They hid in a park until they could join the group, walking most of the way and occasionally hitching rides until they reached Tijuana after nearly two months where they put their names on a list — along with thousands of other migrants waiting to request asylum at the official port of entry to the U.S. After a trying month in migrant shelters, they decided to cross the border through a hole in the fence and turn themselves in to U.S. officials on the other side — a legitimate way to request asylum under U.S. and international law, despite the Trump administration’s attempts to ban it.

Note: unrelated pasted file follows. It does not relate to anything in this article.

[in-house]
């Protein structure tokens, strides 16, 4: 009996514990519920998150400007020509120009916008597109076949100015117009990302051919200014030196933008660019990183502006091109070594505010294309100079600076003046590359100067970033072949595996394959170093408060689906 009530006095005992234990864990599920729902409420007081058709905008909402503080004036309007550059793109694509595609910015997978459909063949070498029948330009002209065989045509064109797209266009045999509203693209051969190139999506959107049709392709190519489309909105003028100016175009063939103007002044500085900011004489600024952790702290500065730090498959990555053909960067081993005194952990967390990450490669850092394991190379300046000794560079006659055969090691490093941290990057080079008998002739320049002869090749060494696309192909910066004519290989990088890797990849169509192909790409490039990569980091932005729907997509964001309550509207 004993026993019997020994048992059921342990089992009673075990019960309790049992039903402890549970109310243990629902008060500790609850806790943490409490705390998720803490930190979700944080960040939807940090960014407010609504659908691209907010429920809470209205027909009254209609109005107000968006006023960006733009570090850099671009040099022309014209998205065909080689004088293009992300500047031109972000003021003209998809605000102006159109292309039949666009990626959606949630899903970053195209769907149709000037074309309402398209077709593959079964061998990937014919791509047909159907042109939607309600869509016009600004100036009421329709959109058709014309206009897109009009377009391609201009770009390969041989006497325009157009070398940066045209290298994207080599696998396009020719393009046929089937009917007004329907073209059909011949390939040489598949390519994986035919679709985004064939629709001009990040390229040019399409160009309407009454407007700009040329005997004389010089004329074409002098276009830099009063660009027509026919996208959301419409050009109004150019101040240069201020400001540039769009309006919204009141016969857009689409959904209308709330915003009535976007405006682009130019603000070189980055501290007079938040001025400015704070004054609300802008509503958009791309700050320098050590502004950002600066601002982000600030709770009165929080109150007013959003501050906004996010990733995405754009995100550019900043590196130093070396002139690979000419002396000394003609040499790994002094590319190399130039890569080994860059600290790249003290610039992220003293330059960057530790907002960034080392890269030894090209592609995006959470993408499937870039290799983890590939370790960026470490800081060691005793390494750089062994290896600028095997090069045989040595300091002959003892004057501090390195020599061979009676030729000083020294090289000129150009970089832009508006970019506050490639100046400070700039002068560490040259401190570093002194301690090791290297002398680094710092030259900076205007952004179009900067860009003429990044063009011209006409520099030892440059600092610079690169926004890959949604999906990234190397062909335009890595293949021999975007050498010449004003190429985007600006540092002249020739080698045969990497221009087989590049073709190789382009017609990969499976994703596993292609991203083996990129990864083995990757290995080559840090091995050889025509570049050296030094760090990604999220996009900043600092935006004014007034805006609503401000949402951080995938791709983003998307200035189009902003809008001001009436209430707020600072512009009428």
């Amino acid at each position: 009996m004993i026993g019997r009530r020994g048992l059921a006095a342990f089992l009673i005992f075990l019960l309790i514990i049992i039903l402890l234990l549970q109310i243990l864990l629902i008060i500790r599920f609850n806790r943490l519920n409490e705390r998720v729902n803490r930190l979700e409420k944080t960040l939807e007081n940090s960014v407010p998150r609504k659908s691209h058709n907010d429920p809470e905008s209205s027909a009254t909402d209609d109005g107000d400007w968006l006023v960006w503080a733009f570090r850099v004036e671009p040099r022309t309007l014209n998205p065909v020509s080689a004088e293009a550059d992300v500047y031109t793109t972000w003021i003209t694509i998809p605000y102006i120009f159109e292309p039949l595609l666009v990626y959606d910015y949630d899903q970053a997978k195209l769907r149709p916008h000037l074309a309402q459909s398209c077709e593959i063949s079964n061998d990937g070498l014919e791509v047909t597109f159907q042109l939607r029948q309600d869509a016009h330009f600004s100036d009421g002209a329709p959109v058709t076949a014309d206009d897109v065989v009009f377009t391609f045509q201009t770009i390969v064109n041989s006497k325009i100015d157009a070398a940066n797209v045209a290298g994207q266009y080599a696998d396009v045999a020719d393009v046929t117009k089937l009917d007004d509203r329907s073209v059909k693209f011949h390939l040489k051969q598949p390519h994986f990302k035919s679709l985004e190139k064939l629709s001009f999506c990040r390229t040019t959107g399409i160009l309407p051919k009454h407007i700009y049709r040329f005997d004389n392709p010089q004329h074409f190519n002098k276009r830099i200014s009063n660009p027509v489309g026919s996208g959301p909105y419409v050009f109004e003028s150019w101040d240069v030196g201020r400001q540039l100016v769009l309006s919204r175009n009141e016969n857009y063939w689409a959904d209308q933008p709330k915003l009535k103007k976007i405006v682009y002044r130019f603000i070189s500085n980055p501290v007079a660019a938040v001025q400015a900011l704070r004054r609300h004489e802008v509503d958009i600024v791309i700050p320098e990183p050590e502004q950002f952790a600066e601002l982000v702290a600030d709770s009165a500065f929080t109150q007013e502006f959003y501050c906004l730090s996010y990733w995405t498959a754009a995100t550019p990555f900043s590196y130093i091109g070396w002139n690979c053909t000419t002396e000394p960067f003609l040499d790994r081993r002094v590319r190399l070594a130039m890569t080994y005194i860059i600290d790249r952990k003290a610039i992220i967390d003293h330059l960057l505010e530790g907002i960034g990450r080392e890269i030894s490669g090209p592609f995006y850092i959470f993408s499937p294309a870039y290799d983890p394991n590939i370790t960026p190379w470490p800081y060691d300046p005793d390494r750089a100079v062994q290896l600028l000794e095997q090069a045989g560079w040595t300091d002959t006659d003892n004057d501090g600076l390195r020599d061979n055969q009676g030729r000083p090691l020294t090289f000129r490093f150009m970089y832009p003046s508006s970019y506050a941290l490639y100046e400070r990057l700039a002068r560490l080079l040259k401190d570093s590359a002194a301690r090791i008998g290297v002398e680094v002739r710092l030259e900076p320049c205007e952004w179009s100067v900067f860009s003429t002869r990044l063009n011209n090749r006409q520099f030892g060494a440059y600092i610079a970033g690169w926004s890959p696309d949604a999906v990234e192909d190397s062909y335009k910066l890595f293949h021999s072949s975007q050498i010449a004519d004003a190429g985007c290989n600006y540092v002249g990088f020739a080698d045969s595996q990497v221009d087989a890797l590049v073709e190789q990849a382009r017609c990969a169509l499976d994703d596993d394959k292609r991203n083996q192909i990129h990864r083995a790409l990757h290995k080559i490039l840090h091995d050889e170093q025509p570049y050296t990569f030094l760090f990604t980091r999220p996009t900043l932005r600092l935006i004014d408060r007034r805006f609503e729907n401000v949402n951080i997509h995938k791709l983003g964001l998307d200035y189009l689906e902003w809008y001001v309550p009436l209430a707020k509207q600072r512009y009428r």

Yahoo News reported in December that their first attempt to cross the border was thwarted by U.S. Border Patrol agents who (in apparent defiance of the law) told them to go back to Mexico, wrongly warning that they would be ineligible for asylum if they refused.

Undeterred, they tried a second time. This time, Mirna says, the U.S. border agents they encountered took the group to a detention facility near San Diego, where they were held with many other women and children. Men, she says, were kept in a separate section.

Mirna describes the facility as constantly full, and the treatment she received there as “really bad.”

“We were frightened of them,” she says of the U.S. officials at the detention facility who, she says, yelled at the women and said “ugly things” to them.